Our Method of Exercise
Slow Motion Strength Training
Slow motion strength training (or SMST) is better experienced than explained, which is why we offer people the chance to do their first session for free. We believe that if you try it, there is a good chance you will love it.
That said, we would expect you to be a little curious. So, here is a brief explanation of our method:
"Smart Exercise" stands for workouts that are:
Challenging enough to maximally stimulate the body's metabolic response to exercise
Brief enough to allow for such an intensity (you can't sprint for an entire marathon)
Infrequent enough to ensure total recovery between workouts
Safe and without any risk of injury.
The method that best embodies these principles is Slow Motion Strength Training.
Developed in 1982, slow motion strength training was designed to challenge the muscles as effectively and efficiently as possible, in order to stimulate the numerous health benefits associated with effective exercise, while at the same time prioritizing safety and minimizing any risk of injury.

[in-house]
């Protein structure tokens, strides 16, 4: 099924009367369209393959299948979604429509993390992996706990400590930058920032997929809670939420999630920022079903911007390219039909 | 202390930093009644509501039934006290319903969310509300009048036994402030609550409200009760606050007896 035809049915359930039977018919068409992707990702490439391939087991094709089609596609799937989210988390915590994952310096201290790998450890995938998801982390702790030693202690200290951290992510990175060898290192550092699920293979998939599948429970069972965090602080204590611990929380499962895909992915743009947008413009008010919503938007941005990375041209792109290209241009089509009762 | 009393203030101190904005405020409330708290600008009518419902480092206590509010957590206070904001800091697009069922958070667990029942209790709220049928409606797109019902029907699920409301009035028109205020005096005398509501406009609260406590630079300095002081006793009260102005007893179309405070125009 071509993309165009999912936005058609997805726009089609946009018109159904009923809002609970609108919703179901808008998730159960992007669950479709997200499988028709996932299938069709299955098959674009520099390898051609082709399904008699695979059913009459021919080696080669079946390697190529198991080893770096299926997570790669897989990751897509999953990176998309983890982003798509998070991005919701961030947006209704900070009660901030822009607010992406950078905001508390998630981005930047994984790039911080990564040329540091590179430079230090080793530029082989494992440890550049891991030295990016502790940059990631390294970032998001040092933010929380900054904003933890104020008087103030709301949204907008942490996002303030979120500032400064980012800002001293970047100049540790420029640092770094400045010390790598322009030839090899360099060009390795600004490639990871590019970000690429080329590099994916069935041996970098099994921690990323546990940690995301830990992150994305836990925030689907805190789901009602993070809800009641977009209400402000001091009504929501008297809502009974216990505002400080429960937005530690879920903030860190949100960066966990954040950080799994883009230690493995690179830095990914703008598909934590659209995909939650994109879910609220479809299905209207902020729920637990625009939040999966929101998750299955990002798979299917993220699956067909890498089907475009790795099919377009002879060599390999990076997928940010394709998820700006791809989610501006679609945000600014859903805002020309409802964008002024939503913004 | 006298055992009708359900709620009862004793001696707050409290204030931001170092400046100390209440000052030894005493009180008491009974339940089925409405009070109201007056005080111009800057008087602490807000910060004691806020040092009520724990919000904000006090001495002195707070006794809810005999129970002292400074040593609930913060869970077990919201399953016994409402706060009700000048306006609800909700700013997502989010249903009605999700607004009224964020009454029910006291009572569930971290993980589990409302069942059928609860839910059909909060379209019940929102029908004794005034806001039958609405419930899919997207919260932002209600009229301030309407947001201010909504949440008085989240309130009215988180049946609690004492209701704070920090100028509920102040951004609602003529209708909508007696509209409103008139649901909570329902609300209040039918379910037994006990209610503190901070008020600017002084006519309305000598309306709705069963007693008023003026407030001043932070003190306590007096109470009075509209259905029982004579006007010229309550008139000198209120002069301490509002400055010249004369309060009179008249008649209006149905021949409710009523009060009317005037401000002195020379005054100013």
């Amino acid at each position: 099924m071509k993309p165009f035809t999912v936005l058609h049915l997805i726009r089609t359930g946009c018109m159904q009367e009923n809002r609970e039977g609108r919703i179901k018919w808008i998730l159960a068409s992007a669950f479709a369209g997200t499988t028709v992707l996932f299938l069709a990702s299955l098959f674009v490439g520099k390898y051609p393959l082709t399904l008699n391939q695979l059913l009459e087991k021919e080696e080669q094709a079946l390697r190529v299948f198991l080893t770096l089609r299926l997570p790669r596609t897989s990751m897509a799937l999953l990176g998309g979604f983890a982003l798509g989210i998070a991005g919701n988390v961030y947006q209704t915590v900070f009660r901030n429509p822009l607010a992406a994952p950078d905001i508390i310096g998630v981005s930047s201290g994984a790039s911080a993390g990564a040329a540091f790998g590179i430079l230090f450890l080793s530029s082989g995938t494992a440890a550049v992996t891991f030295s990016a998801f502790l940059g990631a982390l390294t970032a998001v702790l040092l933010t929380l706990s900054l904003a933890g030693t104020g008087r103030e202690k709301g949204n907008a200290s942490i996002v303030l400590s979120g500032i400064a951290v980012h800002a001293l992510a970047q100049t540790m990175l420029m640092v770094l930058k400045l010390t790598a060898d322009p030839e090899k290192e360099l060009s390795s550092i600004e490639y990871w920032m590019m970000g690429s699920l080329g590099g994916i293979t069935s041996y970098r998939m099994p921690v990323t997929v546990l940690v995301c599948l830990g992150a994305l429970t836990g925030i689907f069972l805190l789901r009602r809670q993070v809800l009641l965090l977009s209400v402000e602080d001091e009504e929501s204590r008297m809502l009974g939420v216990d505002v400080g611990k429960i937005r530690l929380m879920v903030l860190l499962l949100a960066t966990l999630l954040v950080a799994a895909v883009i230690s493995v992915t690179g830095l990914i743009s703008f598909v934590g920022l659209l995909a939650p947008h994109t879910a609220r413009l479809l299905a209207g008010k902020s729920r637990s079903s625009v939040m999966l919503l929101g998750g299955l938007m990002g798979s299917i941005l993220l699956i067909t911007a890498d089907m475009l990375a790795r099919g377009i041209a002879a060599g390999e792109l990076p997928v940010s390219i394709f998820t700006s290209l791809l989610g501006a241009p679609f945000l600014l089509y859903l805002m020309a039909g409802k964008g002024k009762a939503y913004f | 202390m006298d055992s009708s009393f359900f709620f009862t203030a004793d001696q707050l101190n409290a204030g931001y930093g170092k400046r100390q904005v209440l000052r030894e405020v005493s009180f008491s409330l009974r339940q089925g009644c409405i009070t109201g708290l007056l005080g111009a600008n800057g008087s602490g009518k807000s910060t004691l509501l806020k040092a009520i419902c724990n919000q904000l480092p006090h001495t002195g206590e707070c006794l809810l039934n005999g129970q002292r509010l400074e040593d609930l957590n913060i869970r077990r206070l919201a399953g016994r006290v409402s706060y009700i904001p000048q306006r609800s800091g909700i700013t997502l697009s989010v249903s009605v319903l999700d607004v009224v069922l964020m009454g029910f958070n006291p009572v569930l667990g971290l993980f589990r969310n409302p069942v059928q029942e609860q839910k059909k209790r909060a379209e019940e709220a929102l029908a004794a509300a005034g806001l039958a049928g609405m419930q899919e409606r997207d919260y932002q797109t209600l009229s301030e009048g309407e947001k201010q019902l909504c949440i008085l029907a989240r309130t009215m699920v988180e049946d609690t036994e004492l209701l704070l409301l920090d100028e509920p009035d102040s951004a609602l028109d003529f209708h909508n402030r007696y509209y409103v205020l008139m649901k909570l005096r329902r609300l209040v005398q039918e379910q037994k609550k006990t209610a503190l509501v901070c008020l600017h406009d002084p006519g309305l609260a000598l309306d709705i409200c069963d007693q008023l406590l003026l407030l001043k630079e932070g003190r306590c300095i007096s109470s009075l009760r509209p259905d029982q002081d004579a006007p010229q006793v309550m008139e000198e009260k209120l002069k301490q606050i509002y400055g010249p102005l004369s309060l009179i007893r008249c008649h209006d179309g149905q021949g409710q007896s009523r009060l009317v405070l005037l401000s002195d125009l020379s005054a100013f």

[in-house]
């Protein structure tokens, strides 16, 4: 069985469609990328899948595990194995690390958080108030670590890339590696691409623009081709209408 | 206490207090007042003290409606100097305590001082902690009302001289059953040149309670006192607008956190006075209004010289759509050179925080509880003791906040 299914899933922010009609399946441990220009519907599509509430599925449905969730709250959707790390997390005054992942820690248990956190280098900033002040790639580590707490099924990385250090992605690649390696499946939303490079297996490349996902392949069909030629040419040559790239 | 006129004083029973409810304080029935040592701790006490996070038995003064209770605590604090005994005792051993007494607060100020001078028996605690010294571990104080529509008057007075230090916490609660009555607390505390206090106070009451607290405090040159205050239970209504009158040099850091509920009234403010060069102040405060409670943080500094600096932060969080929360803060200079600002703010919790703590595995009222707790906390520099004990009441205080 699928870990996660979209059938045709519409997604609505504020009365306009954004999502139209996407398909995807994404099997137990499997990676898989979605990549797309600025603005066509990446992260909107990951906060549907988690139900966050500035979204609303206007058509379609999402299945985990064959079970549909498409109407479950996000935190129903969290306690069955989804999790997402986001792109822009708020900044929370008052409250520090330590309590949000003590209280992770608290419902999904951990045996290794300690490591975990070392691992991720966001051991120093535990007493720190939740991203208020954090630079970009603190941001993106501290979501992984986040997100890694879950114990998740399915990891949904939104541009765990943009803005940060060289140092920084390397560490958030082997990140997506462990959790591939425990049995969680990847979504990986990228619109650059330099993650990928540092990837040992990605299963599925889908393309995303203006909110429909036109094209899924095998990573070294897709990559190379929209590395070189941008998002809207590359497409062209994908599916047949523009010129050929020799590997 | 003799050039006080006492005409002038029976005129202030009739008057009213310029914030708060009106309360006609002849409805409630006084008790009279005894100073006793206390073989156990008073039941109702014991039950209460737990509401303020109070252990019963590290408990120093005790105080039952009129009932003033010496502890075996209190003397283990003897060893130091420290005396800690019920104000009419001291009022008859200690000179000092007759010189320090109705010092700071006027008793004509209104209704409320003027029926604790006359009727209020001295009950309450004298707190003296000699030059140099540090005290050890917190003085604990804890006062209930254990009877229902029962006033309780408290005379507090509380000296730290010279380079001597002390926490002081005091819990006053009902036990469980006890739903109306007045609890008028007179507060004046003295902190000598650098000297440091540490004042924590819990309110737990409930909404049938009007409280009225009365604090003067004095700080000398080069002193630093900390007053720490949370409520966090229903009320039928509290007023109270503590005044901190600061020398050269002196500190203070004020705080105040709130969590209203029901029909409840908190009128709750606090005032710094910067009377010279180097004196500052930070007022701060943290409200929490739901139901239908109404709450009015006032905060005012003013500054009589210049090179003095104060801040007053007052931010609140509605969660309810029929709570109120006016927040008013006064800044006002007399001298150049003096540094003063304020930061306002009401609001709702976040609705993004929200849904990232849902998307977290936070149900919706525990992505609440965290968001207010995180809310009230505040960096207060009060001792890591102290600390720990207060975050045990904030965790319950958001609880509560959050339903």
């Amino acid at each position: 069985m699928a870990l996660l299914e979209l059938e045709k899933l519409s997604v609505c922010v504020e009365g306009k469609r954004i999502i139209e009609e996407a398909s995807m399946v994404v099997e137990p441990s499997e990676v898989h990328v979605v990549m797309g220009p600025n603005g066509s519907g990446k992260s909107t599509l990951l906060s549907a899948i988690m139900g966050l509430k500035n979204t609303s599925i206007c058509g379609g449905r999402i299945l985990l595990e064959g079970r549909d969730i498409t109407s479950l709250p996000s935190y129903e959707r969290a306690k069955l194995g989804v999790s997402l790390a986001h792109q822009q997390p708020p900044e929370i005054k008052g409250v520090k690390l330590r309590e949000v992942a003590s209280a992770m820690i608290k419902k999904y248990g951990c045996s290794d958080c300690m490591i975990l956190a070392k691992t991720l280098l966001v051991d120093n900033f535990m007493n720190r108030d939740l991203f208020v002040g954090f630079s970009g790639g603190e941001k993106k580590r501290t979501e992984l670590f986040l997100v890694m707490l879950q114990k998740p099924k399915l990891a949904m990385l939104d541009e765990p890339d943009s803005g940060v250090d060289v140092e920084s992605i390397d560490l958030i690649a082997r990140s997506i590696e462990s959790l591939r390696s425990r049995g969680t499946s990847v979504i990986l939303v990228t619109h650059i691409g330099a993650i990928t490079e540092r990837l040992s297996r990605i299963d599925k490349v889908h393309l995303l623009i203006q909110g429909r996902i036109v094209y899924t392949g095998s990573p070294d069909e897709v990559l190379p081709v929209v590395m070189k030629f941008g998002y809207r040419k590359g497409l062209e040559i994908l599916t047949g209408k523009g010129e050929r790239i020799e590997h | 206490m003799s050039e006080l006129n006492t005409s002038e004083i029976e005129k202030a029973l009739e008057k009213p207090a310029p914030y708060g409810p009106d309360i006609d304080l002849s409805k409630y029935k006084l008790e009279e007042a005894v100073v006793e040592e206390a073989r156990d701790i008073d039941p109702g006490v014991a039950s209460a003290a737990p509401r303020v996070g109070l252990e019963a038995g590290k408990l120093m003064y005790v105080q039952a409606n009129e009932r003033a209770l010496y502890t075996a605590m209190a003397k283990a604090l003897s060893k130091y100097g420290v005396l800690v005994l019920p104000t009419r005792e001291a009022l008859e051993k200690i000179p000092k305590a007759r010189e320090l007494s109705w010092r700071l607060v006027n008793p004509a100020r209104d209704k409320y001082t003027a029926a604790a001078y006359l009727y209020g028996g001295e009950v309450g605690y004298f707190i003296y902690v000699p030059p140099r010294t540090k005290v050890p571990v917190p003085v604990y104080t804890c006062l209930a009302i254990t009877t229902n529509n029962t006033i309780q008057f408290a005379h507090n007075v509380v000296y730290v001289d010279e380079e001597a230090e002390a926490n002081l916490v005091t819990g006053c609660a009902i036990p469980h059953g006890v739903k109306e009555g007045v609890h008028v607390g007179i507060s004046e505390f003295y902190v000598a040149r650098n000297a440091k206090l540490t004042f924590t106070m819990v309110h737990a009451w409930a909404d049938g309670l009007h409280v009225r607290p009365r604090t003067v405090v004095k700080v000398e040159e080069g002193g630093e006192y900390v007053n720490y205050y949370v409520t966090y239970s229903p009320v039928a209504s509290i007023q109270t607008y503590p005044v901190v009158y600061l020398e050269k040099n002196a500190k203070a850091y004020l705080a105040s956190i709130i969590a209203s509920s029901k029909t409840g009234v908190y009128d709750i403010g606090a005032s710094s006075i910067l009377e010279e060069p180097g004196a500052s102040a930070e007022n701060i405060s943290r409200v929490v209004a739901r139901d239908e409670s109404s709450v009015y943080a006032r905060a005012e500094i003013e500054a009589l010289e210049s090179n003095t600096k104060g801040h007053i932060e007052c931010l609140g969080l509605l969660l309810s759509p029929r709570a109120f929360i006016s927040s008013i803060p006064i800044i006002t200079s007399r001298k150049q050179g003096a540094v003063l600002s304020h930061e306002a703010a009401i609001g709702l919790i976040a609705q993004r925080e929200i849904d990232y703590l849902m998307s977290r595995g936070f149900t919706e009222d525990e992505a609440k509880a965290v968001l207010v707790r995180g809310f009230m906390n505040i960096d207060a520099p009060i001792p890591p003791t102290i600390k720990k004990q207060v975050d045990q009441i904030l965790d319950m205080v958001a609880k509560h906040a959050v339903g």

The basic concept of Slow Motion Strength Training is, as the name would suggest, to move as slowly as possible against the resistance of each exercise (i.e. lifting and lowering the weights). This is usually means taking around 10 seconds to move in each direction, or 20 seconds per repetition. So not just slow, but super slow.
"Okay, but why?"
Moving this slowly has two primary benefits:
1. It ensures our muscles are constantly engaged, making the exercise more effective. Moving slowly eliminates momentum on the way forward and negates the assistance of gravity on the way back. Without the help of these two forces, our muscles never get the opportunity to rest, and thus quickly become deeply fatigued. This deep muscle fatigue sends a powerful stimulus to the body which inevitably causes the muscles to grow stronger (as well as numerous other positive effects.)
2. It ensures a minimal amount of force is being used, making the exercise safer. Lifting weights with rapid movements, while intuitive, requires the muscles to produce far more force than is necessary, which increases the likelihood of injury. By moving slowly while exercising, we are using only the safest amount of force required to lift any given amount of weight.